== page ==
It was lovefest at on Tuesday night, as members of the public thanked the town board profusely for putting the brakes on a proposed planned development district in Tuckahoe that they believed would have meant increased building density and serious traffic snarls.
The board voted unanimously that evening to discontinue review of developer Robert Morrow’s "Tuckahoe Main Street" mixed use planned development district change of zone petition. The vote came in the midst of a series of public hearings on overhauling the town's planned development district laws.
A planned development district is a zoning tool used to grant more density than is allowable by right in exchange for a community benefit.
The board recently denied the application for the Serenity Estates PDD in Eastport, making the Tuckahoe application the second PDD the board flat-lined in approximately a month.
“I cheered when I heard” both applications had been denied, said Bonnie Goebert, a co-chair of the chair.
“I want to thank the board for hearing what the people had to say,” said Bob Deluca, the president of the .
Goebert expressed concerns that a new supermarket, a key issue residents protested against in the Tuckahoe Main Street PDD, could still materialize, should Morrow's new proposal to rezone property along Country Road 39 to "shopping center business" become a reality. “Shopping center business might be the next PDD,” she said.
The erection of a King Kullen on County Road 39, she said, would sound the death knell for the Enclave Inn and a restaurant currently on the site and pose traffic and safety concerns on an already dangerous roadway. And, she added, should build facilities on the campus, as has been discussed, or the becomes a destination in Water Mill in the future, appropriate uses, such as galleries, should be considered, “not supermarkets or strip malls.”
At a meeting of the Monday night, Southampton Town Supervisor Anna Throne-Holst said members of the business community had some concerns about the PDD legislation and felt it burdensome to applicants. New revisions to the draft legislation include a PDD pre-submission application template that would provide substantive information to the board and public before an application moves forward.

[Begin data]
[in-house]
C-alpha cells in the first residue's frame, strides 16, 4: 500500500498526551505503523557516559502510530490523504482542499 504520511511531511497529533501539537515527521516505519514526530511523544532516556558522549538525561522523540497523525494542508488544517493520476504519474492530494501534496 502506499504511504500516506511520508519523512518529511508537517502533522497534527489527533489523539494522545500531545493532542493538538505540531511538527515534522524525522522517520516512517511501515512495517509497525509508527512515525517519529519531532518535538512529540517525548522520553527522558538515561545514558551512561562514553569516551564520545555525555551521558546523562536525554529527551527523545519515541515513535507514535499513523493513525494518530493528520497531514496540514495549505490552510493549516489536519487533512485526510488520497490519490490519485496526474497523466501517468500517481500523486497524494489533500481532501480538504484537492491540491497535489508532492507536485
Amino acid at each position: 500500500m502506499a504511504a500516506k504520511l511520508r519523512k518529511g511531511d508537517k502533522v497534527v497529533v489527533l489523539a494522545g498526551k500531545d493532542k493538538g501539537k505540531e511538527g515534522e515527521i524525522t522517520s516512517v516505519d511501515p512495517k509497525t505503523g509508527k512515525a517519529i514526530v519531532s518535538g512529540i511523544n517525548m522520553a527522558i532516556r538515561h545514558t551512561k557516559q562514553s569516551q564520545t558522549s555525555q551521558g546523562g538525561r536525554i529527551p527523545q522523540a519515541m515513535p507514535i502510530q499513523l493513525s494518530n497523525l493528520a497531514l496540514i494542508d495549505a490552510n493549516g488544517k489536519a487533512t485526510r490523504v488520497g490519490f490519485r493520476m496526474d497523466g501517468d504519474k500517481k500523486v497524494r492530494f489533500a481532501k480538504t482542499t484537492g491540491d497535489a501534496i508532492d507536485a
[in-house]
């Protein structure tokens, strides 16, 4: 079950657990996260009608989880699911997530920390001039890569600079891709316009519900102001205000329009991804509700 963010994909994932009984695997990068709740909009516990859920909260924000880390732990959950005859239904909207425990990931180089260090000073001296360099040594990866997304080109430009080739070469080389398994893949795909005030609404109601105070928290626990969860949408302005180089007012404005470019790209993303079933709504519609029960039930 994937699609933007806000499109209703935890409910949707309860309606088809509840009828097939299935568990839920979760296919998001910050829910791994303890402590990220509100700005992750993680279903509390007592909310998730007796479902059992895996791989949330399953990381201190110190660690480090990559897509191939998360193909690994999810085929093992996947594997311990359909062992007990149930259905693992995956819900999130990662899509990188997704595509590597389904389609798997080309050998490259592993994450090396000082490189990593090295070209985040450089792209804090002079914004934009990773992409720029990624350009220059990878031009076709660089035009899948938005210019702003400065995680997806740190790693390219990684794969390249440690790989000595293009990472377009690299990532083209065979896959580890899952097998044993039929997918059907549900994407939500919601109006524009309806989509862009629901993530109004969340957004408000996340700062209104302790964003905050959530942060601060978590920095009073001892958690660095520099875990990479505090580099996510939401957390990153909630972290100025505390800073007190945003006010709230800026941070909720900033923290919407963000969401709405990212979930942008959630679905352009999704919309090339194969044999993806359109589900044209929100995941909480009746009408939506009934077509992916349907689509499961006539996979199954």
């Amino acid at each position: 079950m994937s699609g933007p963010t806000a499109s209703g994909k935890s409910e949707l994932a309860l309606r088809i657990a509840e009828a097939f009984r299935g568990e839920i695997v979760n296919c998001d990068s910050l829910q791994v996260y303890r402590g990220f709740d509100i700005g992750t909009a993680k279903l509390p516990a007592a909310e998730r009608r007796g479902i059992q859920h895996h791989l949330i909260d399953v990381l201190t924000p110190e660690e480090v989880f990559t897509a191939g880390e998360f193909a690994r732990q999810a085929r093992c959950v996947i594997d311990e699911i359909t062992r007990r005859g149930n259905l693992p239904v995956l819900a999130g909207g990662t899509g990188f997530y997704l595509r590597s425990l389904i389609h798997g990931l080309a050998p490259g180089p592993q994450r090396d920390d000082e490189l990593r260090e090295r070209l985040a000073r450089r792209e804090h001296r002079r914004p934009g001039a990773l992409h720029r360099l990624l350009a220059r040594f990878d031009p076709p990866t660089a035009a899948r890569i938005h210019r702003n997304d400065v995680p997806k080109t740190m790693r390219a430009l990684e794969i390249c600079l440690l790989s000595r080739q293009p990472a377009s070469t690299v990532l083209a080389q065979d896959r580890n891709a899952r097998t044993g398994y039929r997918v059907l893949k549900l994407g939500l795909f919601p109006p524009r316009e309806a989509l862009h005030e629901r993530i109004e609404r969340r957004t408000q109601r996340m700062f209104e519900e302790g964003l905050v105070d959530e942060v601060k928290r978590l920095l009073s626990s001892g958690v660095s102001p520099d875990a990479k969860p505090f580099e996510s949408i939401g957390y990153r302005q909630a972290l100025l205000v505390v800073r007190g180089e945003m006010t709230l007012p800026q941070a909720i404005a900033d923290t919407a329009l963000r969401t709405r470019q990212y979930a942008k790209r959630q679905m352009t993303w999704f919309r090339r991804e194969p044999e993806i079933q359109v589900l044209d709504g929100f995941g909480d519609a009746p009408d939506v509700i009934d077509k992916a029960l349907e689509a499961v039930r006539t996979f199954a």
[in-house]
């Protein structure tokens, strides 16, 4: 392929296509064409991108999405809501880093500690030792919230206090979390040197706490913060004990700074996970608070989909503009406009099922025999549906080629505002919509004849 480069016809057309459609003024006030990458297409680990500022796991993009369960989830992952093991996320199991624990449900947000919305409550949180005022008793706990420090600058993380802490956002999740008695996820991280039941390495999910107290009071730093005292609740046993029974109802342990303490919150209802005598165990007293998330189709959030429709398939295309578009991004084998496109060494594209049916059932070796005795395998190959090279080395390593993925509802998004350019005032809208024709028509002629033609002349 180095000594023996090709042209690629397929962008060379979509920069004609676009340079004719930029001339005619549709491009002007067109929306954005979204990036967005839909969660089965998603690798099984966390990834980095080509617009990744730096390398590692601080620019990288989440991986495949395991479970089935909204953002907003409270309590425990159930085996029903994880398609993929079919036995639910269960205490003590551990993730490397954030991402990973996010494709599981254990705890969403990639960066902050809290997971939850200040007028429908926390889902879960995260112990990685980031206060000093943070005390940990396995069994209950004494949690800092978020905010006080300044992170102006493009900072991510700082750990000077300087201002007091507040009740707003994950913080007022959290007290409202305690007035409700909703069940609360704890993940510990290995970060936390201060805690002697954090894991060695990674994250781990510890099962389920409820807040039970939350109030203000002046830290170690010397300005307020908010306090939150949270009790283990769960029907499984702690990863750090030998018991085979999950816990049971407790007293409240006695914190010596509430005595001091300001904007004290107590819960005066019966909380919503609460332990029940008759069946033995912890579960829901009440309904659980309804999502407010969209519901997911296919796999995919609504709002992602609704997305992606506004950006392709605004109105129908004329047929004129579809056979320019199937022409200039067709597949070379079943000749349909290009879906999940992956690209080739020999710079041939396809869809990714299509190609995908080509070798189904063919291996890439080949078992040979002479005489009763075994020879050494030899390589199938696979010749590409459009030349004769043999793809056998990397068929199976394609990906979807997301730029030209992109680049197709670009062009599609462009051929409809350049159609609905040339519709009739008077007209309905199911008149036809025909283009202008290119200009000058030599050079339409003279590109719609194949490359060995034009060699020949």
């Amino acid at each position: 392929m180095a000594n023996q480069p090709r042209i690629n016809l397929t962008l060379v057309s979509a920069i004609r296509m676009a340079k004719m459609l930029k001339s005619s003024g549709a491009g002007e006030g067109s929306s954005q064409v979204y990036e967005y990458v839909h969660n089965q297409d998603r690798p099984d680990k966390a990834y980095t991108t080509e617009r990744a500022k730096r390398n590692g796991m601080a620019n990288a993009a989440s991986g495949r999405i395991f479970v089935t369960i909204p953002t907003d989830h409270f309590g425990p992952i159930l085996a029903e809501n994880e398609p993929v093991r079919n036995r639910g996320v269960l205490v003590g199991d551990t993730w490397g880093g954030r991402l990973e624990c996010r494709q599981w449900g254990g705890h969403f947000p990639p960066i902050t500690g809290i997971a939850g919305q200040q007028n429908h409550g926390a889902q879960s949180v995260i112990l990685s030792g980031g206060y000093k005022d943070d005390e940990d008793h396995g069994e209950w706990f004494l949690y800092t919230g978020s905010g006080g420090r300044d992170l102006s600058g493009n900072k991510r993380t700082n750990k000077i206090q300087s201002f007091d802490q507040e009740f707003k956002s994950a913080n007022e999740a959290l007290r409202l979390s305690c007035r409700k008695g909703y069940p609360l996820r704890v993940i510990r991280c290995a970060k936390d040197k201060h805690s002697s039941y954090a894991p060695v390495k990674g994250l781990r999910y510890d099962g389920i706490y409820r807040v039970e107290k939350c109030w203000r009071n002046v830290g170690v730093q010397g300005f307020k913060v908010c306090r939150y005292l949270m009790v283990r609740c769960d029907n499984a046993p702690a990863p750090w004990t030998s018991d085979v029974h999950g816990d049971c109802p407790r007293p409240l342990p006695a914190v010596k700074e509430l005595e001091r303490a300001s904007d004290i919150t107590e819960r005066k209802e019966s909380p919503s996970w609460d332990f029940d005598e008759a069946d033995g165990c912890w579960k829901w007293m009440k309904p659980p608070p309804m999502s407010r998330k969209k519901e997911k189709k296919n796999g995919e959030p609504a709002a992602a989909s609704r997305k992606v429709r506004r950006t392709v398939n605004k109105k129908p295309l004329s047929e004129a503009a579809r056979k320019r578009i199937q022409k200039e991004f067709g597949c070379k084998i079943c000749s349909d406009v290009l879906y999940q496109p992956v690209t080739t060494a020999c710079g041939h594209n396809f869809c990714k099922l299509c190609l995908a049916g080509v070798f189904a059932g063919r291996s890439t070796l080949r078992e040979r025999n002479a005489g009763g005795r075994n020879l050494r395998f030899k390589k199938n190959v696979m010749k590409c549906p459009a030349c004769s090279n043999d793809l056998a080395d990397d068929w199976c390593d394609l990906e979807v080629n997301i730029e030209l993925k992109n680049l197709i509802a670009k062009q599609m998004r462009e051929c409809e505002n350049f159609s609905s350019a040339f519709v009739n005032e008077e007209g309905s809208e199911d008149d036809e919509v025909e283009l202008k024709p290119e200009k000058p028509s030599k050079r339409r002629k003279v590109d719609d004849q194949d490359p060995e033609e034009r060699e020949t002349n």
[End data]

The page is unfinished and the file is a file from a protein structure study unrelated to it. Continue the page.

At Tuesday’s town board meeting Aram Terchunian, president of the Southampton Business Alliance, thanked the board for the cooperative discourse and said the alliance is “100 percent in support of revising notification requirements” in the PDD process. “We think the PDD process needs work, but we don’t think it’s broken,” he said.
Terchunian questioned the placement of various sections of the PDD legislation, explaining he believes the evaluation process belongs in the formal application. “A lot of things that found their way into the pre-submission aspect belong in Part B,” he said.
Councilwoman Nancy Graboski agreed and said certain sections of the legislation might be moved for clarification.
Terchunian, who lives in Westhampton Beach, pointed to a PDD for an area that was once a drag strip, an example of a PDD he said “works really well.”
Community advocate Andrea Spilka disagreed, saying the Westhampton Beach PDD brought 189 units to the area without the promised community benefit.
Flanders-Riverside-Northampton Citizens Advisory Committee president Brad Bender suggested applicants be asked to demonstrate the fiscal validity of their proposed projects so that “white elephants,” such as the abandoned Bowl 58 plan in Riverhead and Allen’s Acres site in Southampton, don’t proliferate.
After the meeting, Throne-Holst pointed out that a preliminary market analysis is required in the existing PDD law, but in the proposed legislation, the requirement has been removed from the pre-submission stage to the formal application stage, an instance where pre-submission requirements have been reduced, rather than augmented.
Hampton Bays resident Eve Houlihan said she believed the methodology should be more clearly defined, with a list of hamlet-specific community benefits.
Throne-Holst said the goal is to strike a balance between needs of residents and the business community and developers. In light of the remaining concerns, “as much as I’m hungering to close this,” the supervisor said she would move to leave the hearing open.
The next, and fifth, public hearing, will be held at April 26 at 6 p.m.
Councilman Chis Nuzzi thanked Throne-Holst for “the inclusive process” and for agreeing to adjourn.